From this sort of study, biologists have determined that most birds will only fly through horizontal spaces two inches or higher and vertical spaces four inches or wider; therefore, window patterns should have empty spaces no larger than 2” x 4” as an effective deterrent.


Especially for retrofits, the easiest way to make windows bird-friendly is to add designs or decals to window pane surfaces.   These additions must be dense enough so that birds do not think they can fly through or around them.  While a few loosely placed decals may slightly decrease bird collisions, they alone do not constitute bird-friendly design.  Vertical stripes are the simplest pattern able to deter the large majority of birds, while covering the smallest window surface.

bird friendly colored glass

Colored glass (flickr: opencontent)

Another method of reducing bird collisions is to choose windows other than typical clear panes.  Colored, frosted, glass-block, or stained-glass windows are more noticeable to birds.  Also, a fairly new type of glass made with a UV coating or pattern that is almost invisible to humans can deter birds since they can see light in the ultraviolet range.

Design elements do not have to be added directly to window panes to be effective at preventing bird collisions.  Many buildings use shutters, balconies, overhangs, grilles, or screens to reduce the amount of visible or reflective glass without interfering with the inside view.

Bird Collision Deterrence is a LEED Pilot Credit, which means it is being tested and commented on for possible inclusion in future versions of LEED.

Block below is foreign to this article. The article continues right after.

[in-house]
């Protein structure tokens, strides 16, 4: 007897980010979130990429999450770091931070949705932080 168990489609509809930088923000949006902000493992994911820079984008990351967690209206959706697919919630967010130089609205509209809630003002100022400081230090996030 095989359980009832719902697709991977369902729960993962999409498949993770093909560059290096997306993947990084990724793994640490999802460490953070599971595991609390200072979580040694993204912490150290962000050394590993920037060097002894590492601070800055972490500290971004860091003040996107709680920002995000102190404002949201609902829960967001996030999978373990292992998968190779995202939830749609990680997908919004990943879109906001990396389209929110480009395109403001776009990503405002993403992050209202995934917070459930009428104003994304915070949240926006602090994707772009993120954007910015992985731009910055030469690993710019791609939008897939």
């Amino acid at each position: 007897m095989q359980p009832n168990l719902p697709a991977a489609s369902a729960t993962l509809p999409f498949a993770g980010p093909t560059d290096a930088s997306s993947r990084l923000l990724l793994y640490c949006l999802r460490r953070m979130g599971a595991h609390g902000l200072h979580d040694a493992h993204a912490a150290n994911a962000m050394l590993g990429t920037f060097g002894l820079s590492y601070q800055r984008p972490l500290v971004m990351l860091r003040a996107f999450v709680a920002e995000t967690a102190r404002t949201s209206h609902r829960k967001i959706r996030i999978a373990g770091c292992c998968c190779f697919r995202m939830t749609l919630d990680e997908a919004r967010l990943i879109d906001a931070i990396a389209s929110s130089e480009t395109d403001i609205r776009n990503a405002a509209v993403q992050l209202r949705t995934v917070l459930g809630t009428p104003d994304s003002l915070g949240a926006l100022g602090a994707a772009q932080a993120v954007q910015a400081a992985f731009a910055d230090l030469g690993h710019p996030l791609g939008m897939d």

Minimization of nighttime lighting, both indoor and outdoor, is an additional way to make buildings more bird-friendly.  This can be accomplished by shading lights or angling them downward, or simply by turning them off at night.  Projects that take these measures may be eligible for a LEED Sustainable Sites credit for reducing light pollution.  When applicable, the credit requires shading or dimming of indoor lights at night, as well as preventing exterior lighting from projecting into the sky or too far past project boundaries.

patterned window

Patterned window (flickr: dominic’s pics)

Cost and Maintenance

If incorporated into the initial building design, bird-friendly techniques don’t have to cost any extra money at all!  Even after that stage, they can cost as little as a few rolls of window tape (between $10-$15 from American Bird Conservancy).  Window tape deteriorates over time and will need to be replaced about every four years, while most other bird-friendly design elements do not need any extra maintenance.

Advantages and Disadvantages

  • Significantly fewer bird fatalities
  • Can be integrated into design for an artsy or modern look
  • Possible LEED credits
  • Some people may find window patterns unattractive

Related Links


  1. Sheppard, C., Phillips, G. (2015).  Bird-Friendly Building Design, 2nd Ed. (The Plains, VA: American Bird Conservancy)
  2. Merriman, J. (2021, January 26). How Many Birds Are Killed By Wind Turbines? American Bird Conservancy.
  3. Outdoor cats: Single greatest source of human-caused mortality for birds and mammals, says new study. (2017, February 22). American Bird Conservancy.